This is part of a series of articles on games in Paris – a link will be added here when the summary article is published at the end.
As part of our weekend in Paris, we played a couple of the recommended “scary” rooms in the city: Phobia‘s Les Disparus (The Departed) and You Have Sixty Minutes‘ Cannibal of Paris. If you don’t hate scary games, then Les Disparus is a great choice. It’s a well constructed escape room and, while it has a few rough edges, it’s still a good game with a great finale and is above average even by Claustrophobia’s high standards. (It’s also worth saying that, if you’re in a two-player team, Loft 13 at the same venue is another good option as a scary game.)
Cannibal of Paris is a game I’d only recommend if you actively like scary experiences. If you’re only going along because it’s a highly regarded escape room, I think you’ll be disappointed and, if you dislike scary games, then you won’t enjoy yourself at all. In fact, I’d describe it as primarily a scare attraction. Having said that, IF you like scary experiences and escape rooms, then it has a lot going for it: plenty of theatre, decent puzzles, lots of surprises and a few slightly terrifying moments. It’s worth mentioning that they’ve just launched a sequel, so you can double your horror if you so wish.
The Departed/Les Disparus (4.5 stars)
Walking into the room, you can see the influence of the Claustrophobia franchise (to which this venue used to belong). As with all their games, they’ve produced an impressive-looking set that quickly immerses you in the game world. Sadly, it’s a dark environment and you only get a couple of relatively dim light sources, so it’s far harder to appreciate their work – not to mention search. This is a shame, because a big part of the work you need to do early in this game is searching. On several occasions, some teammates and I found ourselves sidelined because we didn’t have access to sufficient light, which led to some frustration in the early parts of the experience.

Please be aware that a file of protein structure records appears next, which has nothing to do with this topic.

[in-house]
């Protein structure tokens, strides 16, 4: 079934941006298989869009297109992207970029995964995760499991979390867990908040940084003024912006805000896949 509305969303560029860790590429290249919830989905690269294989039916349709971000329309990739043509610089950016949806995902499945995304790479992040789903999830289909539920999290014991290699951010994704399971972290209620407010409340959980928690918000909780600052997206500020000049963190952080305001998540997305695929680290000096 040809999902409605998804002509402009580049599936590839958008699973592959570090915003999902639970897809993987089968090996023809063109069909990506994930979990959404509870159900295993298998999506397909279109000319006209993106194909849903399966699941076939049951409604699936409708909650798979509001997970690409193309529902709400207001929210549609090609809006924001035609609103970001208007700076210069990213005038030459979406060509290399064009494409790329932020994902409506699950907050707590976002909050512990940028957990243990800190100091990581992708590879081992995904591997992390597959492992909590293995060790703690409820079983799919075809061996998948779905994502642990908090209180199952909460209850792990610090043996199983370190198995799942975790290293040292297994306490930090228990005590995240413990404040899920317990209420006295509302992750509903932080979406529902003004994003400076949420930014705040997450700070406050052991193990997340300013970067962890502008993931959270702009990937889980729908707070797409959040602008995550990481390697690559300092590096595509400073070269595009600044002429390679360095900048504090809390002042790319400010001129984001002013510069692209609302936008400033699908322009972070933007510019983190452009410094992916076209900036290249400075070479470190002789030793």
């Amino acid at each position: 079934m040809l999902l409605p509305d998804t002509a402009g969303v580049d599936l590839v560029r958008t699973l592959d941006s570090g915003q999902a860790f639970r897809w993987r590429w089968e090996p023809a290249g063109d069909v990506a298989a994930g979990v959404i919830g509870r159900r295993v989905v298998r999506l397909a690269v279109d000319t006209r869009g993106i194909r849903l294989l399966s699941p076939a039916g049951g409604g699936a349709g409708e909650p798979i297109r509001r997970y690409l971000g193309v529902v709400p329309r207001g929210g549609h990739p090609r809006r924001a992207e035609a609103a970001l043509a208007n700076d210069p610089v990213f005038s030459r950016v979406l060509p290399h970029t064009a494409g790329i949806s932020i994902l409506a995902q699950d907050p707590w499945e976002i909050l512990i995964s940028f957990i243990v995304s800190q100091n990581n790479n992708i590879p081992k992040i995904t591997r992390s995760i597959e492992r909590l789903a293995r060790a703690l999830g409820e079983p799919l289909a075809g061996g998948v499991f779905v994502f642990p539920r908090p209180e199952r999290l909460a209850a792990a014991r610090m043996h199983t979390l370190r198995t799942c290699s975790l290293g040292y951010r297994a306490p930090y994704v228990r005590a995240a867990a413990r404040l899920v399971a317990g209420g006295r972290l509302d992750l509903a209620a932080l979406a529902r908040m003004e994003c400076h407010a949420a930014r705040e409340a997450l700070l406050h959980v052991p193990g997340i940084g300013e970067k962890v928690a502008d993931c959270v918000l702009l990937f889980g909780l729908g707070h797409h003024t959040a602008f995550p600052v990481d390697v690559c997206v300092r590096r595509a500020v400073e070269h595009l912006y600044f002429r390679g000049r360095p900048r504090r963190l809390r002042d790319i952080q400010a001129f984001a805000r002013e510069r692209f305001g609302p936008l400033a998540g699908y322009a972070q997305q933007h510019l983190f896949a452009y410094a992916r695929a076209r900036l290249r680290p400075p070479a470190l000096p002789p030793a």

Once we got going, though, not only did our eyes start to adjust to the light, but we also started to understand the puzzle structure, which made it clearer what we should be doing. After that, the puzzles and searching flowed a little more smoothly, allowing us to get into a rhythm of solving. As per usual for the venue, it’s a pretty linear game, which meant that, when things went well, we moved along quickly as a team but one problem could result in us hitting a bottleneck.
Unfortunately, several problems came together. First, there was a logic puzzle. My experience is that they’re generally tedious in escape rooms because they don’t lend themselves well to engaging multiple people and, if you do happen to make a mistake in your calculations, you often don’t find out till you’re almost finished. To make matters worse, this one had some particularly questionable clues because of the lighting and was set up in a way that made it hard for more than a couple of people to get involved. I found myself wandering aimlessly around the room as my teammates slowly worked out an answer. To add insult to injury, I didn’t even have light…